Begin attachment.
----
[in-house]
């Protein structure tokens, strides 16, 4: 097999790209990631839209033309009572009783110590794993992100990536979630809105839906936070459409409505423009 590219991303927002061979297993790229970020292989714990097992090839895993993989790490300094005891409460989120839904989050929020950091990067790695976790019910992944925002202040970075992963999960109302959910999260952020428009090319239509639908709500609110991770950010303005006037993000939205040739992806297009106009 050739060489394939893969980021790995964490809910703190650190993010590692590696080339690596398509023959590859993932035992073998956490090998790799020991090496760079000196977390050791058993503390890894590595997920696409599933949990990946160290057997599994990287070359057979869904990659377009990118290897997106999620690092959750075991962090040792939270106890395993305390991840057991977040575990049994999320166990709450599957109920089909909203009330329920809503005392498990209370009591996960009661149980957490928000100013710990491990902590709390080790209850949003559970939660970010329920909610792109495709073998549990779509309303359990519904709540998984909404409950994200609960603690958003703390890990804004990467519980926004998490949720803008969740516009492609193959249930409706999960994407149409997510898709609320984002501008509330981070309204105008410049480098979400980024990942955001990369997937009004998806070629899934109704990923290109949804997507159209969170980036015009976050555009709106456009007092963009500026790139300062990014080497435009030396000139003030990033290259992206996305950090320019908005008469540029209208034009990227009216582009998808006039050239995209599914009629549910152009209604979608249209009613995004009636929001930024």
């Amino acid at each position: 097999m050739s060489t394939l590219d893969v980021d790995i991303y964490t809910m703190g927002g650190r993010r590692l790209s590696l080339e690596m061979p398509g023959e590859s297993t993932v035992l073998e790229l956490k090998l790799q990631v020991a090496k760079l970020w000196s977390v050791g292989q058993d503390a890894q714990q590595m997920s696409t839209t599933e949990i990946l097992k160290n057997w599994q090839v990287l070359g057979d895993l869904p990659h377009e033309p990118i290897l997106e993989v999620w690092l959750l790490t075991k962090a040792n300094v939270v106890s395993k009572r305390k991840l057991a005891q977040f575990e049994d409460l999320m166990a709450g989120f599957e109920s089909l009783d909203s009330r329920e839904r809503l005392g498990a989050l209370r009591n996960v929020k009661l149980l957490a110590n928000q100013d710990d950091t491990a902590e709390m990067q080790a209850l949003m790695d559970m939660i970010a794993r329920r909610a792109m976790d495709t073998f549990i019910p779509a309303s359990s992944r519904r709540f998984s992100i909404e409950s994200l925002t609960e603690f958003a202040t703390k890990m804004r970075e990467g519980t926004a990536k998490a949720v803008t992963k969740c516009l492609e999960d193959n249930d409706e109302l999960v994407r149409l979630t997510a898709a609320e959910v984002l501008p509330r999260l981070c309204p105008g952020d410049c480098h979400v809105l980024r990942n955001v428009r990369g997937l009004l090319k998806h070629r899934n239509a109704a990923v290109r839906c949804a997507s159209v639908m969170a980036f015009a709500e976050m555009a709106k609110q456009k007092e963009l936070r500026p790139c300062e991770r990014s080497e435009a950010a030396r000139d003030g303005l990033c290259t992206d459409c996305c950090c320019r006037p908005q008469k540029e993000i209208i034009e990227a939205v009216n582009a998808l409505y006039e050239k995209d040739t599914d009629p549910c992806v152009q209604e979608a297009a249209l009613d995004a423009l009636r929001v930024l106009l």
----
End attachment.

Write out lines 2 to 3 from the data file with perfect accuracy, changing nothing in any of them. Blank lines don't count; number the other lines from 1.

């Protein structure tokens, strides 16, 4: 097999790209990631839209033309009572009783110590794993992100990536979630809105839906936070459409409505423009 590219991303927002061979297993790229970020292989714990097992090839895993993989790490300094005891409460989120839904989050929020950091990067790695976790019910992944925002202040970075992963999960109302959910999260952020428009090319239509639908709500609110991770950010303005006037993000939205040739992806297009106009 050739060489394939893969980021790995964490809910703190650190993010590692590696080339690596398509023959590859993932035992073998956490090998790799020991090496760079000196977390050791058993503390890894590595997920696409599933949990990946160290057997599994990287070359057979869904990659377009990118290897997106999620690092959750075991962090040792939270106890395993305390991840057991977040575990049994999320166990709450599957109920089909909203009330329920809503005392498990209370009591996960009661149980957490928000100013710990491990902590709390080790209850949003559970939660970010329920909610792109495709073998549990779509309303359990519904709540998984909404409950994200609960603690958003703390890990804004990467519980926004998490949720803008969740516009492609193959249930409706999960994407149409997510898709609320984002501008509330981070309204105008410049480098979400980024990942955001990369997937009004998806070629899934109704990923290109949804997507159209969170980036015009976050555009709106456009007092963009500026790139300062990014080497435009030396000139003030990033290259992206996305950090320019908005008469540029209208034009990227009216582009998808006039050239995209599914009629549910152009209604979608249209009613995004009636929001930024």
């Amino acid at each position: 097999m050739s060489t394939l590219d893969v980021d790995i991303y964490t809910m703190g927002g650190r993010r590692l790209s590696l080339e690596m061979p398509g023959e590859s297993t993932v035992l073998e790229l956490k090998l790799q990631v020991a090496k760079l970020w000196s977390v050791g292989q058993d503390a890894q714990q590595m997920s696409t839209t599933e949990i990946l097992k160290n057997w599994q090839v990287l070359g057979d895993l869904p990659h377009e033309p990118i290897l997106e993989v999620w690092l959750l790490t075991k962090a040792n300094v939270v106890s395993k009572r305390k991840l057991a005891q977040f575990e049994d409460l999320m166990a709450g989120f599957e109920s089909l009783d909203s009330r329920e839904r809503l005392g498990a989050l209370r009591n996960v929020k009661l149980l957490a110590n928000q100013d710990d950091t491990a902590e709390m990067q080790a209850l949003m790695d559970m939660i970010a794993r329920r909610a792109m976790d495709t073998f549990i019910p779509a309303s359990s992944r519904r709540f998984s992100i909404e409950s994200l925002t609960e603690f958003a202040t703390k890990m804004r970075e990467g519980t926004a990536k998490a949720v803008t992963k969740c516009l492609e999960d193959n249930d409706e109302l999960v994407r149409l979630t997510a898709a609320e959910v984002l501008p509330r999260l981070c309204p105008g952020d410049c480098h979400v809105l980024r990942n955001v428009r990369g997937l009004l090319k998806h070629r899934n239509a109704a990923v290109r839906c949804a997507s159209v639908m969170a980036f015009a709500e976050m555009a709106k609110q456009k007092e963009l936070r500026p790139c300062e991770r990014s080497e435009a950010a030396r000139d003030g303005l990033c290259t992206d459409c996305c950090c320019r006037p908005q008469k540029e993000i209208i034009e990227a939205v009216n582009a998808l409505y006039e050239k995209d040739t599914d009629p549910c992806v152009q209604e979608a297009a249209l009613d995004a423009l009636r929001v930024l106009l």